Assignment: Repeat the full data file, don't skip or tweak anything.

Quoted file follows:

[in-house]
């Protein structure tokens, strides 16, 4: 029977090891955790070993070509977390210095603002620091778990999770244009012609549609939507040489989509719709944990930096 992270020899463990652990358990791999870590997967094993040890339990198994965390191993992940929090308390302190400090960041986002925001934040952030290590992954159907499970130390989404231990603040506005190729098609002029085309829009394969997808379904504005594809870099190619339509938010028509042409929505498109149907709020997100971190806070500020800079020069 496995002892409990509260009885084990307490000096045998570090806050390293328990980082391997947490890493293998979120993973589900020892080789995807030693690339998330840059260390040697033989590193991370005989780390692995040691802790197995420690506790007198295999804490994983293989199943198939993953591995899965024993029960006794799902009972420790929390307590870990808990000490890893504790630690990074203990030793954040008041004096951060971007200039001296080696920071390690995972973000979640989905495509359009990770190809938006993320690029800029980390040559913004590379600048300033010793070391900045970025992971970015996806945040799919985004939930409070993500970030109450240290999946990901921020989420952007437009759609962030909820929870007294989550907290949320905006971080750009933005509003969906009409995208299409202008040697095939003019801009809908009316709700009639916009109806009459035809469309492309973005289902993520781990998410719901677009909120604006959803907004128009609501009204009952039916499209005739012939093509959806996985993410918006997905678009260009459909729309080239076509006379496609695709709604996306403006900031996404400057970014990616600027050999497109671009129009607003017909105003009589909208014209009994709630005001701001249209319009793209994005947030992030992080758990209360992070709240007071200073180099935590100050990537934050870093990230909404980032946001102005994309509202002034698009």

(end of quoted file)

[in-house]
């Protein structure tokens, strides 16, 4: 029977090891955790070993070509977390210095603002620091778990999770244009012609549609939507040489989509719709944990930096 992270020899463990652990358990791999870590997967094993040890339990198994965390191993992940929090308390302190400090960041986002925001934040952030290590992954159907499970130390989404231990603040506005190729098609002029085309829009394969997808379904504005594809870099190619339509938010028509042409929505498109149907709020997100971190806070500020800079020069 496995002892409990509260009885084990307490000096045998570090806050390293328990980082391997947490890493293998979120993973589900020892080789995807030693690339998330840059260390040697033989590193991370005989780390692995040691802790197995420690506790007198295999804490994983293989199943198939993953591995899965024993029960006794799902009972420790929390307590870990808990000490890893504790630690990074203990030793954040008041004096951060971007200039001296080696920071390690995972973000979640989905495509359009990770190809938006993320690029800029980390040559913004590379600048300033010793070391900045970025992971970015996806945040799919985004939930409070993500970030109450240290999946990901921020989420952007437009759609962030909820929870007294989550907290949320905006971080750009933005509003969906009409995208299409202008040697095939003019801009809908009316709700009639916009109806009459035809469309492309973005289902993520781990998410719901677009909120604006959803907004128009609501009204009952039916499209005739012939093509959806996985993410918006997905678009260009459909729309080239076509006379496609695709709604996306403006900031996404400057970014990616600027050999497109671009129009607003017909105003009589909208014209009994709630005001701001249209319009793209994005947030992030992080758990209360992070709240007071200073180099935590100050990537934050870093990230909404980032946001102005994309509202002034698009």